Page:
“A Million Little Things” returns this Thursday (March 11 at 10 p.m.) for a 14-episode run — after only four episodes aired last fall due to primetime’s juggling act triggered by the pandemic shutdown.
Thursday’s episode finds the show’s major characters dealing with COVID in different ways: Eddie’s (David Giuntoli) opioid dependency; Maggie’s (Allison Miller) romance with British roommate Jamie (Chris Geere); Rome’s (Romany Malco) new movie and his wife, Regina’s (Christina Moses), restaurant; and Gary’s (James Roday Rodriguez) relationship with Darcy (Floriana Lima).
“A Million Little Things” creator/executive producer DJ Nash spoke to The Post about what to expect for the rest of the season.
How does COVID effect this season’s arc?
Our show lives in authenticity. The fact that 16 people in the writers’ room were never in the same room, the fact that we have loved ones who died and we couldn’t make it to their funerals…that we had big birthdays celebrated over Zoom…there were so many things that we, as writers, experienced and so many ways our lives were different because of COVID. When you look at the show’s characters, if you’re in remission for cancer [Maggie] it puts you in a high-risk group and means being even more careful about quarantining; if you’re looking at chemical dependency [Eddie]…it seems like every issue of our show was intensified by COVID, so not to embrace it and look at it through that lens would be a huge missed opportunity. So many of our stories — Regina being a survivor of child sexual assault, Rome’s depression…make our audience feel “seen,” and I hope the COVID storylines do that, too.
What about Delilah (Stephanie Szostak)?
Delilah and her predicament is an active part of this season. I don’t want to give away her story, but it’s something we’re tracking. She’s torn between being there for a parent who’s elderly and needy and being there for her children. I loved the idea of putting Delilah in this predicament…where she feels like she’s coming up short on both sides.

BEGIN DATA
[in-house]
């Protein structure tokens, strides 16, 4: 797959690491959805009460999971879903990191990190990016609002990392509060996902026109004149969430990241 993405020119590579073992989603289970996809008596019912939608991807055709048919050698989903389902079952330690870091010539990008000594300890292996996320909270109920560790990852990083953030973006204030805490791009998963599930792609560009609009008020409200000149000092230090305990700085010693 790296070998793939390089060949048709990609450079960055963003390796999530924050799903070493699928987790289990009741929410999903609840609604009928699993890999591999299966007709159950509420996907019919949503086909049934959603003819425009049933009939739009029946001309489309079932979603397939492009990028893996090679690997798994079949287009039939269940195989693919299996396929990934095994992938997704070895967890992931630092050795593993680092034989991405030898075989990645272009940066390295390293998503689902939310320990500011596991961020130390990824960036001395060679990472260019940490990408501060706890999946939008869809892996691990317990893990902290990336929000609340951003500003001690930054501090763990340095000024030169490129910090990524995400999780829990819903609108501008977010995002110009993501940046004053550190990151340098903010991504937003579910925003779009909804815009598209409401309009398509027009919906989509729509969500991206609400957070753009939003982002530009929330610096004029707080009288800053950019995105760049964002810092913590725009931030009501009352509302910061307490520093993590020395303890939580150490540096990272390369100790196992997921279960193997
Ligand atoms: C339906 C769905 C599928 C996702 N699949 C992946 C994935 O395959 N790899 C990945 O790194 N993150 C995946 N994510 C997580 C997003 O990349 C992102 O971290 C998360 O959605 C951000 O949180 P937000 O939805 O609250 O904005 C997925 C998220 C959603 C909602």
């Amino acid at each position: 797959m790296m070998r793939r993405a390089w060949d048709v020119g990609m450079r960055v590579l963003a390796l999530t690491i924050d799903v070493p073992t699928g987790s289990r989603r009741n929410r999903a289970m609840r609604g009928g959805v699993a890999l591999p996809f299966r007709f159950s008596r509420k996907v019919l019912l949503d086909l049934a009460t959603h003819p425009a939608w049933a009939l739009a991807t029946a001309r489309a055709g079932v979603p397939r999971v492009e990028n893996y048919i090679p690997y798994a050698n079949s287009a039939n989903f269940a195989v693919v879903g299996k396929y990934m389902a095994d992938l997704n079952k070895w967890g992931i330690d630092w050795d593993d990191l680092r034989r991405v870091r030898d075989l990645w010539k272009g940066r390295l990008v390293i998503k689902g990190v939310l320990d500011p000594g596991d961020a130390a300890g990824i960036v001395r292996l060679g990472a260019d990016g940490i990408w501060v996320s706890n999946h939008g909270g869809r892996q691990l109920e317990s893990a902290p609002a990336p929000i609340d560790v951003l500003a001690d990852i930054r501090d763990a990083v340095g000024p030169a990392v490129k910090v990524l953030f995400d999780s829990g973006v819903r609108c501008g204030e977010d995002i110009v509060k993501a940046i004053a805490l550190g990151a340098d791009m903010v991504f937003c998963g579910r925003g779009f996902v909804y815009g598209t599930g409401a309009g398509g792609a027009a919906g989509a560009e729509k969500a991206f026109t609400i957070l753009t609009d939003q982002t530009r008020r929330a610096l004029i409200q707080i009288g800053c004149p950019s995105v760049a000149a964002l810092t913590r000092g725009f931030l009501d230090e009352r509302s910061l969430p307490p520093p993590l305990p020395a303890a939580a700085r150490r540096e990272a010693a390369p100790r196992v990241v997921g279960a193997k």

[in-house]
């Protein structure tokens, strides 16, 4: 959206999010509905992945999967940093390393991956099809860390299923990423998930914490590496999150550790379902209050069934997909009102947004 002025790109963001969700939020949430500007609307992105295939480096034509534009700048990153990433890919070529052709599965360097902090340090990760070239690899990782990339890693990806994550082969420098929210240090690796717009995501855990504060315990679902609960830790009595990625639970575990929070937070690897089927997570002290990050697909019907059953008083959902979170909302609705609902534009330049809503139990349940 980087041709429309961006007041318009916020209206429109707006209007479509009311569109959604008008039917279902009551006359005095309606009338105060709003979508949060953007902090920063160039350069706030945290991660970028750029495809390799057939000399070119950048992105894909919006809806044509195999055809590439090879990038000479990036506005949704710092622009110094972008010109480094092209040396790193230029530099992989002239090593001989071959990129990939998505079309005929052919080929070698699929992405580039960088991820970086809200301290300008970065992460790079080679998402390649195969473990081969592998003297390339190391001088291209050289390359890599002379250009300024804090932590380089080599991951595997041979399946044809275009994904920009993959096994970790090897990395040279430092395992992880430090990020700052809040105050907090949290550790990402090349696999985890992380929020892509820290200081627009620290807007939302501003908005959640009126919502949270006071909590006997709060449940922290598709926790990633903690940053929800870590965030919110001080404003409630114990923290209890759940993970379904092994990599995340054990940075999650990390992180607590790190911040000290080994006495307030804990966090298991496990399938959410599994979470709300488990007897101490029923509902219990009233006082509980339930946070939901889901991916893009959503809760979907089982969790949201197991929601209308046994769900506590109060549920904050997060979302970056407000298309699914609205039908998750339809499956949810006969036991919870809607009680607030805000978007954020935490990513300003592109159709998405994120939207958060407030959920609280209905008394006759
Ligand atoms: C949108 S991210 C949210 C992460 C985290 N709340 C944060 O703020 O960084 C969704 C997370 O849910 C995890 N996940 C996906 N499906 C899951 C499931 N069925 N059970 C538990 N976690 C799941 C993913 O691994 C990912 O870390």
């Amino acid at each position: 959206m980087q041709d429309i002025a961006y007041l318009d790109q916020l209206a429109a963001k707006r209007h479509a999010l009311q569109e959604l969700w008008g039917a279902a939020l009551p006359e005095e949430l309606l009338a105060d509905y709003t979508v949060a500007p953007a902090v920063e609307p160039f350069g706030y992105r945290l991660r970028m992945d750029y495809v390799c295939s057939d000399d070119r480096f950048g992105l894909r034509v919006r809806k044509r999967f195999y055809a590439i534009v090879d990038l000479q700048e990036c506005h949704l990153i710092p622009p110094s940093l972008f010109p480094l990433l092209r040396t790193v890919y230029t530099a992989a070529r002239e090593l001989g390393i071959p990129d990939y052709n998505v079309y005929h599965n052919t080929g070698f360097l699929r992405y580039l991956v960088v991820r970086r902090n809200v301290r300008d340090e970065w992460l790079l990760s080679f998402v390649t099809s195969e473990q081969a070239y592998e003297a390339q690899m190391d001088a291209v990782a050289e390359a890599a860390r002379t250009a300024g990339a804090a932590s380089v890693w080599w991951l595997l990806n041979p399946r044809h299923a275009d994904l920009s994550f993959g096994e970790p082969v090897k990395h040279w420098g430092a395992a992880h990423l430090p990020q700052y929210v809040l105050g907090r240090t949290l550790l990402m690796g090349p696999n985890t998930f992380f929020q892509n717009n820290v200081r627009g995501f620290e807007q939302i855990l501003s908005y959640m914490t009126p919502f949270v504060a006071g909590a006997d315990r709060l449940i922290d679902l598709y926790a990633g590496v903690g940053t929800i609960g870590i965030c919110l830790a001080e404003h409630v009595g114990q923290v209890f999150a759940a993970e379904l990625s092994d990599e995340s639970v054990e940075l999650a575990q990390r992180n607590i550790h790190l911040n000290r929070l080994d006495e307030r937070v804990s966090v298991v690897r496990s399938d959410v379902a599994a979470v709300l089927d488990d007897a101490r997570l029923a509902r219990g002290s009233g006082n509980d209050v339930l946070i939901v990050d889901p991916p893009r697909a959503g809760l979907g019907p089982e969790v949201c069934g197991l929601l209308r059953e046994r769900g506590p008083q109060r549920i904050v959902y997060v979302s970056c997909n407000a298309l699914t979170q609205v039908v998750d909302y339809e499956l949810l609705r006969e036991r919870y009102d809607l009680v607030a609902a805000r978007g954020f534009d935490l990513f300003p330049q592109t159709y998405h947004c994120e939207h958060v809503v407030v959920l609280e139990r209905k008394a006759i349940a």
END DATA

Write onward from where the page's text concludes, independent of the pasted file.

Will the impact of Jon’s (Ron Livingston) suicide be felt less?
I think it’s going to change and be really true to what happens after a loved one has died. I think of my own friend who I lost [to suicide] and who was the inspiration for the show, of how I miss him and the relevance his passing plays into my life changes. Similarly, there are events that take place for [Jon’s children] Danny (Chance Hurstfield) and Sophie (Lizzy Greene), huge events where they’re aware that not only did their dad play a role in “helping me through this,” but “what would Dad think about what I did?” That’s ever-present, but they’ve all gotten to the point where they’re not forgetting and picking up the phone to call Jon. They know he’s gone. But they’re at that next stage, when reaching a milestone or when they least expect it [that] they’re reminded of him. It either inspires you or gut-punches you.
Do you consider Gary to be the show’s comic relief?
Gary sometimes goes to jokes for different reasons. He’s afraid of his emotions and so it’s a shield; he does it to help other people let their guard down; and then he does it just because he can’t help himself. We all have that friend who might push the limits of what you can say or do, but because they’re so well-intentioned and look out for us in every other way…it’s like, “Oh, OK, this is Gary.” I think James [Roday Rodriguez] and I see that in the same way. In our very first meeting, I was telling him that the story came from a real place, from a friend who died from suicide and that, in fact, we were supposed to have lunch the next week. James said, without missing a beat, “He really didn’t want to have lunch with you, did he?” I’d just met this guy and it was so raw. I said to myself, “That’s Gary — he’s never being mean but he’s not trying to be nice: he’s just trying to be honest.”